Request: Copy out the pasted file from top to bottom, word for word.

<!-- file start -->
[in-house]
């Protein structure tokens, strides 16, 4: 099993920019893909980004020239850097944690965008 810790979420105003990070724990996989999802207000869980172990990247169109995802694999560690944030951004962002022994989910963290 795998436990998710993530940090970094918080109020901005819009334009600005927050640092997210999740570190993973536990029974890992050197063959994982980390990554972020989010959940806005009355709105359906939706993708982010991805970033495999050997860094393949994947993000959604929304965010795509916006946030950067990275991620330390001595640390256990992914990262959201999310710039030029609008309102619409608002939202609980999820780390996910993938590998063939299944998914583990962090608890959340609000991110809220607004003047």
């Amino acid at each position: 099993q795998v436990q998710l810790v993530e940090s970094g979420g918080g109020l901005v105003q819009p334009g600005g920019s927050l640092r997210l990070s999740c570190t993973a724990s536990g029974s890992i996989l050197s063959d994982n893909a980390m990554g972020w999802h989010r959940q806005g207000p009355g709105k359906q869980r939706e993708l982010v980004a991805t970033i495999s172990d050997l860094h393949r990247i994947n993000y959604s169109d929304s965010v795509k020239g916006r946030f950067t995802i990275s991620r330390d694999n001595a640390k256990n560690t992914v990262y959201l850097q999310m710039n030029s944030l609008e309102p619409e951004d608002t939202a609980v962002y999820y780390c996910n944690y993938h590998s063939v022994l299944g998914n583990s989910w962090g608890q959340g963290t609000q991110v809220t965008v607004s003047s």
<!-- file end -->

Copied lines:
[in-house]
């Protein structure tokens, strides 16, 4: 099993920019893909980004020239850097944690965008 810790979420105003990070724990996989999802207000869980172990990247169109995802694999560690944030951004962002022994989910963290 795998436990998710993530940090970094918080109020901005819009334009600005927050640092997210999740570190993973536990029974890992050197063959994982980390990554972020989010959940806005009355709105359906939706993708982010991805970033495999050997860094393949994947993000959604929304965010795509916006946030950067990275991620330390001595640390256990992914990262959201999310710039030029609008309102619409608002939202609980999820780390996910993938590998063939299944998914583990962090608890959340609000991110809220607004003047």
């Amino acid at each position: 099993q795998v436990q998710l810790v993530e940090s970094g979420g918080g109020l901005v105003q819009p334009g600005g920019s927050l640092r997210l990070s999740c570190t993973a724990s536990g029974s890992i996989l050197s063959d994982n893909a980390m990554g972020w999802h989010r959940q806005g207000p009355g709105k359906q869980r939706e993708l982010v980004a991805t970033i495999s172990d050997l860094h393949r990247i994947n993000y959604s169109d929304s965010v795509k020239g916006r946030f950067t995802i990275s991620r330390d694999n001595a640390k256990n560690t992914v990262y959201l850097q999310m710039n030029s944030l609008e309102p619409e951004d608002t939202a609980v962002y999820y780390c996910n944690y993938h590998s063939v022994l299944g998914n583990s989910w962090g608890q959340g963290t609000q991110v809220t965008v607004s003047s």